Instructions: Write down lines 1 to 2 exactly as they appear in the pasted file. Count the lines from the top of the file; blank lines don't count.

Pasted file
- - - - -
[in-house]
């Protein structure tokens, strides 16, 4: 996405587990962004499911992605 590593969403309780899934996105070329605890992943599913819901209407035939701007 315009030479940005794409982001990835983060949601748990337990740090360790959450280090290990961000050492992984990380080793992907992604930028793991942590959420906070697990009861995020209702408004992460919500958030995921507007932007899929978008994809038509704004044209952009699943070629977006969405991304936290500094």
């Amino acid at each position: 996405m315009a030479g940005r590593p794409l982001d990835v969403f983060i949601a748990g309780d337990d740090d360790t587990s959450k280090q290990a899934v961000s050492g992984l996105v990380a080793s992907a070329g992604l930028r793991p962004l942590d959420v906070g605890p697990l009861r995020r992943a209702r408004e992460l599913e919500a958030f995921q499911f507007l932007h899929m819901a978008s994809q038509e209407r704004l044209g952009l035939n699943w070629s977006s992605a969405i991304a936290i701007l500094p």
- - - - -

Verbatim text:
[in-house]
């Protein structure tokens, strides 16, 4: 996405587990962004499911992605 590593969403309780899934996105070329605890992943599913819901209407035939701007 315009030479940005794409982001990835983060949601748990337990740090360790959450280090290990961000050492992984990380080793992907992604930028793991942590959420906070697990009861995020209702408004992460919500958030995921507007932007899929978008994809038509704004044209952009699943070629977006969405991304936290500094």